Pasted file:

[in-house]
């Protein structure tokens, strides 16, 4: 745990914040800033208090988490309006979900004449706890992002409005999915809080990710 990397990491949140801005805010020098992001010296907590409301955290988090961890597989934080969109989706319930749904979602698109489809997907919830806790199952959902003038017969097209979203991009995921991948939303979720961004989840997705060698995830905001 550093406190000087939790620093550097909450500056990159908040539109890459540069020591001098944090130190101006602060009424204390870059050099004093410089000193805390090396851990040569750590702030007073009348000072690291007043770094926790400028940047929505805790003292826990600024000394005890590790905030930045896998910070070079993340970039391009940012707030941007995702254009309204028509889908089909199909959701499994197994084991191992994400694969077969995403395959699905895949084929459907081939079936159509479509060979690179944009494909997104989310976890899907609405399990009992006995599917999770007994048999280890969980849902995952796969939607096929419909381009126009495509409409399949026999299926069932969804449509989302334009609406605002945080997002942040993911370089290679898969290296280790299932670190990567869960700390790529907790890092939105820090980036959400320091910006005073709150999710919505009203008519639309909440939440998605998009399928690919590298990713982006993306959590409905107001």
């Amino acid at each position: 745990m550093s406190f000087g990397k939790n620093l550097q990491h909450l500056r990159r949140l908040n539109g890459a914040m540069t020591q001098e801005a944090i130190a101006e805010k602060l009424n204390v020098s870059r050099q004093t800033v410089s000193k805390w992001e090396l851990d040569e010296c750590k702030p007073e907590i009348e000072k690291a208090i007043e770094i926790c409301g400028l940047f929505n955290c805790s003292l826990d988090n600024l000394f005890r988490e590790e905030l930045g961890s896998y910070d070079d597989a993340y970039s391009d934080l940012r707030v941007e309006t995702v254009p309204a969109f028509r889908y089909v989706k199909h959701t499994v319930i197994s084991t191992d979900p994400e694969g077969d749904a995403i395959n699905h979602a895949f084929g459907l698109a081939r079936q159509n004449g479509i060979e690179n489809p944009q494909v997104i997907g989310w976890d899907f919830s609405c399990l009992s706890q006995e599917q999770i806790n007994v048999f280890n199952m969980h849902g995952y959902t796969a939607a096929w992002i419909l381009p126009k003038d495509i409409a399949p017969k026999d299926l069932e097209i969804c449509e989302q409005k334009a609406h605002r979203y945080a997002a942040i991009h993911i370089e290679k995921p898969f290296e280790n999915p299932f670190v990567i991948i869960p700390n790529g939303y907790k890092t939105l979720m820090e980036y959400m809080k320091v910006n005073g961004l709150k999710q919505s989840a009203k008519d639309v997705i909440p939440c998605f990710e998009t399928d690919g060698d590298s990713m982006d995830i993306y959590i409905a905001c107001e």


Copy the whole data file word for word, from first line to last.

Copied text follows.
[in-house]
């Protein structure tokens, strides 16, 4: 745990914040800033208090988490309006979900004449706890992002409005999915809080990710 990397990491949140801005805010020098992001010296907590409301955290988090961890597989934080969109989706319930749904979602698109489809997907919830806790199952959902003038017969097209979203991009995921991948939303979720961004989840997705060698995830905001 550093406190000087939790620093550097909450500056990159908040539109890459540069020591001098944090130190101006602060009424204390870059050099004093410089000193805390090396851990040569750590702030007073009348000072690291007043770094926790400028940047929505805790003292826990600024000394005890590790905030930045896998910070070079993340970039391009940012707030941007995702254009309204028509889908089909199909959701499994197994084991191992994400694969077969995403395959699905895949084929459907081939079936159509479509060979690179944009494909997104989310976890899907609405399990009992006995599917999770007994048999280890969980849902995952796969939607096929419909381009126009495509409409399949026999299926069932969804449509989302334009609406605002945080997002942040993911370089290679898969290296280790299932670190990567869960700390790529907790890092939105820090980036959400320091910006005073709150999710919505009203008519639309909440939440998605998009399928690919590298990713982006993306959590409905107001």
């Amino acid at each position: 745990m550093s406190f000087g990397k939790n620093l550097q990491h909450l500056r990159r949140l908040n539109g890459a914040m540069t020591q001098e801005a944090i130190a101006e805010k602060l009424n204390v020098s870059r050099q004093t800033v410089s000193k805390w992001e090396l851990d040569e010296c750590k702030p007073e907590i009348e000072k690291a208090i007043e770094i926790c409301g400028l940047f929505n955290c805790s003292l826990d988090n600024l000394f005890r988490e590790e905030l930045g961890s896998y910070d070079d597989a993340y970039s391009d934080l940012r707030v941007e309006t995702v254009p309204a969109f028509r889908y089909v989706k199909h959701t499994v319930i197994s084991t191992d979900p994400e694969g077969d749904a995403i395959n699905h979602a895949f084929g459907l698109a081939r079936q159509n004449g479509i060979e690179n489809p944009q494909v997104i997907g989310w976890d899907f919830s609405c399990l009992s706890q006995e599917q999770i806790n007994v048999f280890n199952m969980h849902g995952y959902t796969a939607a096929w992002i419909l381009p126009k003038d495509i409409a399949p017969k026999d299926l069932e097209i969804c449509e989302q409005k334009a609406h605002r979203y945080a997002a942040i991009h993911i370089e290679k995921p898969f290296e280790n999915p299932f670190v990567i991948i869960p700390n790529g939303y907790k890092t939105l979720m820090e980036y959400m809080k320091v910006n005073g961004l709150k999710q919505s989840a009203k008519d639309v997705i909440p939440c998605f990710e998009t399928d690919g060698d590298s990713m982006d995830i993306y959590i409905a905001c107001e």